For a fixed , indicates that the objects in locate in the local neighborhood of with the radius . Considering data sampled from a continuous density distribution , the expectation of the density estimation at exists and is consistent to the true one steckley2006estimating ():

(8)

and its asymptotic variance is given by steckley2006estimating ()

(9)

Meanwhile, the average density at the neighborhood of with the radius of can be given by

(10)

Taking the ratio, we get

(11)

This theorem shows that when , we could say that the object is not an outlier. Since RDOS is always positive, when , we could say the object can be ignored in outlier detection. Only these objects whose RDOS values are larger than 1 are possible to be outliers.

Following the work in zhang2009new (), we next examine the upper-bound false detection probability to give a sense of threshold selection in practice.

Theorem 2.

Let be the set of local neighbors of in RDOS, which are assumed to be uniformly distributed in ball centered at with the radius of . Using the Gaussian kernel, the probability of false detecting as an outlier is given by

(12)

where is the kernel width and is the volume of ball .

Proof.

For simplicity of notation, we use for and consider . Then, the density estimation at given the local neighbors is written as

(13)

and the average density estimation in the neighborhood of is written as

(14)

For , , uniformly distributed in ball , we can compute the expectation of both and from Theorem 1, which is given by:

(15)

where is the volume of -sphere and . The rest of proof follows the McDiarmid’s Inequality which gives the upper bound of the probability that a function of i.i.d. variables deviates from its expectation. Let , ,

(16)

Then, for all ,

(17)

For , we have

(18)

For , we have

(19)

We define a new function , which is bounded by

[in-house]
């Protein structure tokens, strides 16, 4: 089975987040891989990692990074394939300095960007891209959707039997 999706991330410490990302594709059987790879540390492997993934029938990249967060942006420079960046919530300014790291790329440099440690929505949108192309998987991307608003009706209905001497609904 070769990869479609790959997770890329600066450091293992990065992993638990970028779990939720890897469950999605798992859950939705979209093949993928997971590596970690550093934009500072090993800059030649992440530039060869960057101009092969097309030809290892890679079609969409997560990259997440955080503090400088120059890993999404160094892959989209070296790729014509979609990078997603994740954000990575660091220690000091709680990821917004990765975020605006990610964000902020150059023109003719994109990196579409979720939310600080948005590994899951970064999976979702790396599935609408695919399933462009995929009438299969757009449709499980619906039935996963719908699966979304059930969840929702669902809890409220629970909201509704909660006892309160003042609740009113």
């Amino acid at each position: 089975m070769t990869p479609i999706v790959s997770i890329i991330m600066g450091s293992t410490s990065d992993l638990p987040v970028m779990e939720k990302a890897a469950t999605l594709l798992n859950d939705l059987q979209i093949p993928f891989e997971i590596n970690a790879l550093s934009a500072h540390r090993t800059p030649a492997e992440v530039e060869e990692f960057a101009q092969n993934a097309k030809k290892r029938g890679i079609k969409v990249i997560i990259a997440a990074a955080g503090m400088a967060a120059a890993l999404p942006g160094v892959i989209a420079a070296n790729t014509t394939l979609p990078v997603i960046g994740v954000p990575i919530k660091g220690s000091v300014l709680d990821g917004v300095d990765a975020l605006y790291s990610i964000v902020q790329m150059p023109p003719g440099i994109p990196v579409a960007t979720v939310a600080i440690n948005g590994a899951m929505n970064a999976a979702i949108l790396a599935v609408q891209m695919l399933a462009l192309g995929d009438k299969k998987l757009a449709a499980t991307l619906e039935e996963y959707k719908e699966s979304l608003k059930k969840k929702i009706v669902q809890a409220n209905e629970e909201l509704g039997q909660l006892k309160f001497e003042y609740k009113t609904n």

(20)

Then, the probability of false alarm is written as

(21)

where . From Theorem 1, we are only interested in the case of , i.e., , and . Using the McDiarmid’s Inequality, we have

(22)

4 Experimental Results and Analysis

4.1 Synthetic Data Sets

We first test the proposed RDOS in two synthetic data sets for outlier detection. Our first synthetic data set includes two Gaussian clusters centered at and , respectively, each of which has 100 data samples. There are three outliers around these two clusters, as indicated in Fig. 2. To calculate the RDOS, we use nearest neighbors and in kernel functions. In Fig. 3, we show the RDOS value of all data samples, where the color and the radius of circles denote the value of RDOS. It can be shown that the RDOS of these three outliers is significantly larger than that of non-outliers.

Figure 2: The distribution of normal data and outliers, where the objects: , , and are outliers.
Figure 3: The outlierness scores of all data samples, where the value of RDOS is illustrated by the color and the radius of the circle.

The second synthetic data set used in our simulation consists of data samples uniformly distributed around a cosine curve, which can be written as

(23)

where . In our simulation, we use , and generate four outliers in this data set, as shown in Fig. 4. The RDOS value of all data samples is shown in Fig. 5, where both the color and the radius of circles indicate the value of RDOS. It is still shown that the RDOS-based method can effectively detect the outliers.

Figure 4: The distribution of normal data and outliers, where , , and are considered as outliers.
Figure 5: The outlierness scores of all data samples, where the value of RDOS is illustrated by the color and the radius of the circle.

4.2 Real-Life Data Sets

We also conduct outlier detection experiments on four real-life data sets to demonstrate the effectiveness of our proposed RDOS approach. All of these four data sets are originally from the UCI repository asuncion2007uci (), including Breast Cancer, Pen-Local, Pen-Global, and Satellite, but are modified for local and global outlier detection dataset (). We summarize the characteristics of these four data sets in Table 1. Prior to calculating the RDOS, we first normalize the data ranging from 0 to 1. In Fig. 6, we show the first two principle components of these four data sets, where the outliers are denoted by the solid circle.

Figure 6: The normal data and outliers in four real-life data sets: (A) Breast Cancer, (B) Pen-Local, (C) Pen-Global, and (D) Satellite. Only the first two principle components are shown.